If it is possible to bring down presumptive Republican nominee for the presidency Mitt Romney on the basis of his record at Bain Capital, we may be seeing that moment now. My guess is that the impact will be muted. In June, the Washington Post reported,
While economists debate whether the massive outsourcing of American jobs over the last generation was inevitable, Romney in recent months has lamented the toll it’s taken on the U.S. economy. He has repeatedly pledged he would protect American employment by getting tough on China.
“They’ve been able to put American businesses out of business and kill American jobs,” he told workers at a Toledo fence factory in February. “If I’m president of the United States, that’s going to end.”
Speaking at a metalworking factory in Cincinnati last week, Romney cited his experience as a businessman, saying he knows what it would take to bring employers back to the United States. “For me it’s all about good jobs for the American people and a bright and prosperous future,” he said.
For years, Romney’s political opponents have tried to tie him to the practice of outsourcing American jobs. These political attacks have often focused on Bain’s involvement in specific business deals that resulted in job losses.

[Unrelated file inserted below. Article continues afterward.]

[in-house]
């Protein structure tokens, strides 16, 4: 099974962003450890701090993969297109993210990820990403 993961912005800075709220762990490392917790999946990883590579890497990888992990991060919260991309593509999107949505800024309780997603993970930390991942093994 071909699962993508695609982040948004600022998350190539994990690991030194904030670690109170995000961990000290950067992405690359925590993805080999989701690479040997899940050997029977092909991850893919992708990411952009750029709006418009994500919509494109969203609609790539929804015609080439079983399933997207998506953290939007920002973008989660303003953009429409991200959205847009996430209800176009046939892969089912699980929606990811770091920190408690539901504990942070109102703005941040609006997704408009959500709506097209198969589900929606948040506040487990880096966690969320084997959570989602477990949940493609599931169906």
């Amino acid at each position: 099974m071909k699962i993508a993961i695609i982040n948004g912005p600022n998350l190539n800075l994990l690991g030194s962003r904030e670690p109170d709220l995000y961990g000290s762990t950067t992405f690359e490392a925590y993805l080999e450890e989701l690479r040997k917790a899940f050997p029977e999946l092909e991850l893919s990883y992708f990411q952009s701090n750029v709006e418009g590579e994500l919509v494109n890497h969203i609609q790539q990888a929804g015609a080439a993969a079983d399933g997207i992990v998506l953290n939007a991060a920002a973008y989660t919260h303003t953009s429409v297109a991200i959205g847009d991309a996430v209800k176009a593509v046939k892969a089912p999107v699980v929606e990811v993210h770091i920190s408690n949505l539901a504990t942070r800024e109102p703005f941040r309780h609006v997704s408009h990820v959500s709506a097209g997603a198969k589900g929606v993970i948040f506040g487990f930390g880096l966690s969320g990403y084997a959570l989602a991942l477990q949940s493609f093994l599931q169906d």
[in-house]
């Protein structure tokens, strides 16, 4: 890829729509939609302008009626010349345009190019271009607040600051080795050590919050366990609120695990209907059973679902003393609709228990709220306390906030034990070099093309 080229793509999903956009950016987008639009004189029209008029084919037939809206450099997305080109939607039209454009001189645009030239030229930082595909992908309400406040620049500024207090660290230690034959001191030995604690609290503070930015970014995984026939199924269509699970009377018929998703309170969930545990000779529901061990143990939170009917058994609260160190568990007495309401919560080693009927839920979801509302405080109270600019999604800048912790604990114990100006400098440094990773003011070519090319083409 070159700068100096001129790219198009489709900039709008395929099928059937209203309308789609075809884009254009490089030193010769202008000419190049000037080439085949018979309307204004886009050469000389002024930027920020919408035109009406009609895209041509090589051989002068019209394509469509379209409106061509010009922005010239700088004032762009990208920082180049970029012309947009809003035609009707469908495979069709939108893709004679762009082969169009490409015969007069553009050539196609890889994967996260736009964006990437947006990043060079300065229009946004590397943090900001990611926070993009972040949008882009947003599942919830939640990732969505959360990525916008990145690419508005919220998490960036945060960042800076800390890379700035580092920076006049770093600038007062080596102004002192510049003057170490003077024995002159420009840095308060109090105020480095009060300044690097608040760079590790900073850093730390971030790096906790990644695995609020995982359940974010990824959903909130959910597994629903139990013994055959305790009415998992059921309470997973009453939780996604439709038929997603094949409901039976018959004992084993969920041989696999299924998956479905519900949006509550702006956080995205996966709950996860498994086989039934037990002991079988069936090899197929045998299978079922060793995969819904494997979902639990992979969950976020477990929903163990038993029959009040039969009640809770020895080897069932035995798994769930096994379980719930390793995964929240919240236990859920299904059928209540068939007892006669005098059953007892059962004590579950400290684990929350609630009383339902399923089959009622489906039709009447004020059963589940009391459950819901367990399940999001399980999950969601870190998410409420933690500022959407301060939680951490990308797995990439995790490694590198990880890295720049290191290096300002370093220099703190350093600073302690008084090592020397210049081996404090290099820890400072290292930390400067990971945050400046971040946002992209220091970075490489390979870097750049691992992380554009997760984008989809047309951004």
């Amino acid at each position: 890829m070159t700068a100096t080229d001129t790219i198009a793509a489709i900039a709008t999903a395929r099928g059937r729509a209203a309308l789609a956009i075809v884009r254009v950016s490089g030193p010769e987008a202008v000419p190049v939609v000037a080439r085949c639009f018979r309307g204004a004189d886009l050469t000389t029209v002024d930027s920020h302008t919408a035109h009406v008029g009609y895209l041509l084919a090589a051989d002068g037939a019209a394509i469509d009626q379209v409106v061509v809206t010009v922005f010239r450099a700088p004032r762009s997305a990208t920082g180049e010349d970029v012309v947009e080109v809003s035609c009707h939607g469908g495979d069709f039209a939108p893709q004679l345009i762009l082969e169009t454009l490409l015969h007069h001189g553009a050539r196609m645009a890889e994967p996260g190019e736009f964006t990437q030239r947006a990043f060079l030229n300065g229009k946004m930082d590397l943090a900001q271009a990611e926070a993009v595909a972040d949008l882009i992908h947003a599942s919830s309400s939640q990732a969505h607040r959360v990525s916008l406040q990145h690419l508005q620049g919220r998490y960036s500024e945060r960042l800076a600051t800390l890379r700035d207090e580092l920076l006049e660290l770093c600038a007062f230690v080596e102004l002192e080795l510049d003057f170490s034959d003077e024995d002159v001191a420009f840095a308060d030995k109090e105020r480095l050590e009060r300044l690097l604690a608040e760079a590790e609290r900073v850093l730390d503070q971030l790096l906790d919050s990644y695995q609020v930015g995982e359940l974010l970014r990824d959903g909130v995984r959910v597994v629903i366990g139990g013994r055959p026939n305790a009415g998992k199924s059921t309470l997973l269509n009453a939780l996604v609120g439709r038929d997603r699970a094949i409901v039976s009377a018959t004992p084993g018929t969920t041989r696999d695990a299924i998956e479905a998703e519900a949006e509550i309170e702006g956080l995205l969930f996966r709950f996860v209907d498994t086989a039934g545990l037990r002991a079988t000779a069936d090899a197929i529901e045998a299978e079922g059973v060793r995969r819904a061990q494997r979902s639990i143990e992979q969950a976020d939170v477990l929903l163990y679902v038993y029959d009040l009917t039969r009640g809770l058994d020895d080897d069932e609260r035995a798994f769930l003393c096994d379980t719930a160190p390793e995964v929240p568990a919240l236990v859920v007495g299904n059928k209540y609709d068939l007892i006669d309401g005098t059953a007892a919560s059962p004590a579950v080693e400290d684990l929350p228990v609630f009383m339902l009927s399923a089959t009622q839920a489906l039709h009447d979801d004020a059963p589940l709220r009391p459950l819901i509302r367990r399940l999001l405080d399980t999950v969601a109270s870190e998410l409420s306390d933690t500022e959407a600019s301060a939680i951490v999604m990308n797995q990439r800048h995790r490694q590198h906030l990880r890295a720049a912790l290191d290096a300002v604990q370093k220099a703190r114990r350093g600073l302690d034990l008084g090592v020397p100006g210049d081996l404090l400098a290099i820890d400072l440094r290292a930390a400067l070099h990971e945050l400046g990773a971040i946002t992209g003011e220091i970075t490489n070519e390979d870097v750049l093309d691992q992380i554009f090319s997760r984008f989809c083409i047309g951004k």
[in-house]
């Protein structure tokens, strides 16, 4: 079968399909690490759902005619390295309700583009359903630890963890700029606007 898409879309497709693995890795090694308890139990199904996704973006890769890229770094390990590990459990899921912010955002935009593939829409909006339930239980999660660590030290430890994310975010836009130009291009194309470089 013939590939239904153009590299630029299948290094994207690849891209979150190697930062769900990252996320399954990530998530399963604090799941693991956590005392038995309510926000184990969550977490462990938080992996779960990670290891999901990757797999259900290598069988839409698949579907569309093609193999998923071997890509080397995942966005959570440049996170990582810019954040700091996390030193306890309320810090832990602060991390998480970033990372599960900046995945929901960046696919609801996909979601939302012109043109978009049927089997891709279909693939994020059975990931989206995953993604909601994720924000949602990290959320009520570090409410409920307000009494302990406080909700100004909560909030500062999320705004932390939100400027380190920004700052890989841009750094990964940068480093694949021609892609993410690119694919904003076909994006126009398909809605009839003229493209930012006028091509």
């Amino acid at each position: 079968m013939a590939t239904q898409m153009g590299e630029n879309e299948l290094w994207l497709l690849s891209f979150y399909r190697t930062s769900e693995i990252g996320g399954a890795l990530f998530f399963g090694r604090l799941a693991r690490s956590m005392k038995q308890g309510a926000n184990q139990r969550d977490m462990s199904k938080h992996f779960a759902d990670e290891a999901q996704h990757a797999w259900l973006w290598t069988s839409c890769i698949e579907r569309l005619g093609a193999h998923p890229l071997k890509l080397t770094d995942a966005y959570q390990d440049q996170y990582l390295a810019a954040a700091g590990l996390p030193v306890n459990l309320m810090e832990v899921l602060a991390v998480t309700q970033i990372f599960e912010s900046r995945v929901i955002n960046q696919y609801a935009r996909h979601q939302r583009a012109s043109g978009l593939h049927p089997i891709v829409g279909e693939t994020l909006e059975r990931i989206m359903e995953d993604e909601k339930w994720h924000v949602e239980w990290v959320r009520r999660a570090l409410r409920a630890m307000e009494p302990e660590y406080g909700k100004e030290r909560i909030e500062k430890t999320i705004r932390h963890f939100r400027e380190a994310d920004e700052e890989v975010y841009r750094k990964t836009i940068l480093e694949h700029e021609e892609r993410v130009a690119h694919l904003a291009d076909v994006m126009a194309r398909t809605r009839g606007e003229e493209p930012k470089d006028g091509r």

The story makes clear that Romney is far from innocent in the export of relatively well-paying jobs from the United States. And it was already known that Romney’s company, which “under Romney’s leadership, . . . became one of the nation’s top leveraged-buyout firms,” often made money even as the companies it purchased failed or laid off workers.
Bain managers said their mission was clear. “I never thought of what I do for a living as job creation,” said Marc B. Walpow, a former managing partner at Bain who worked closely with Romney for nine years before forming his own firm. “The primary goal of private equity is to create wealth for your investors.”
So voters may have already decided whether they believe that outsourcing and vulture capitalism was a good or inevitable thing, a manifestation of capitalist “creative destruction” which would reallocate labor resources (never mind that these “resources” are human beings who need to eat, pay rent, provide for families, etc.) to more “productive” (for which read “profitable,” and never mind that the replacement jobs, to the extent they exist at all, often pay far less than the jobs that have been lost) or a bad thing that has contributed to widening income inequality and undermined the U.S. economy by making consumers more reliant on credit—and a fraud-driven housing value bubble that has now popped—to finance their consumerism.
That may be why the latest revelations, that Romney retained 100 percent ownership of Bain Capital and was—formally at least—chief executive officer for longer than previously reported and that even before supposedly handing off control in 1999 he invested in a Chinese company that made no secret of its specialization in outsourcing may not move polls much.